Investing.com - The U.S. traded slightly lower against the
Japanese yen during Friday's Asian following the worst day in
almost two years for U.S. stocks Thursday.
In Asian trading Friday, USD/JPY inched down 0.08% to 97.20. The
pair was likely to find support at 96.19, the session low and
resistance at 99.05, the high of June 11.
Heading into the start of Friday's Asian session, the yen was down
2.8% this week against the greenback, its worst weekly tumble
against the dollar since the first week of April when the Bank of
Japan announced its massive monetary stimulus efforts.
Traders will now turn their attention to a speech later Friday by
Bank of Japan Governor Haruhiko Kuroda. Kuroda is not expected to
make any suprise announcements, but some traders do think it is
only matter of time before BoJ makes another stimulus announcement.
The yen gained some ground against the greenback in recent weeks as
fears about the end of quantitative easing in the U.S. weighed on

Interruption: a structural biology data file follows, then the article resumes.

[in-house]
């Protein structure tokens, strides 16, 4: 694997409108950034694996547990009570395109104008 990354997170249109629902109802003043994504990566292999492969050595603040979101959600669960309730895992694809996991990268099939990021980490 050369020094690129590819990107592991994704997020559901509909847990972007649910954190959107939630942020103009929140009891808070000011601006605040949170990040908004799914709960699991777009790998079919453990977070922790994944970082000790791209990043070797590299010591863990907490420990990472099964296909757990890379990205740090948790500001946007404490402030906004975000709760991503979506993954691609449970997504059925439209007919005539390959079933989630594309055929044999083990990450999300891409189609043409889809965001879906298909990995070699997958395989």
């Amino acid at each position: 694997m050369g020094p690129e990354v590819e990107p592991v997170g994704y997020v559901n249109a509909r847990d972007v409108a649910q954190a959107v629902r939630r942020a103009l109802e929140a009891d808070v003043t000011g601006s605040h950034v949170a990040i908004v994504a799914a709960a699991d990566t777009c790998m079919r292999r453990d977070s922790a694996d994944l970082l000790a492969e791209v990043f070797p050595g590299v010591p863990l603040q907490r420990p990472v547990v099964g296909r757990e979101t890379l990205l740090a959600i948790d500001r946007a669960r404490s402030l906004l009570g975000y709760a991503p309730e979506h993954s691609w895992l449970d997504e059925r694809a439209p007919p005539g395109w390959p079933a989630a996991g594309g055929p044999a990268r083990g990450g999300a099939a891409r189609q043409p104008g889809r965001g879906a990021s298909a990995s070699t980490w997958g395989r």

riskier assets, sending traders to the yen as a safe-haven play, a
status the Japanese currency just cannot seem to shake.
In U.S. economic news out Thursday, the National Association of
Realtors said existing home sales rose 4.2% in May to an annual
rate of 5.18 million units, the best level since November 2009.
Analysts expected a reading of 5 million units.
The Labor Department said initial claims for jobless benefits rose
18,000 last week to 354,000. Analysts expected a smaller increase
to 340,000. The less-volatile four week average rose just 2,500 to
The Federal Reserve Bank of Philadelphia's general economic rose to
12.5 from -5.2 last month. The reading is the best since April
2011. Readings above zero indicate expansion.
Elsewhere, AUD/JPY inched up 0.06% to 89.57 while EUR/JPY nudged
down 0.05% to 128.51. NZD/JPY rose 0.21% to 75.62.
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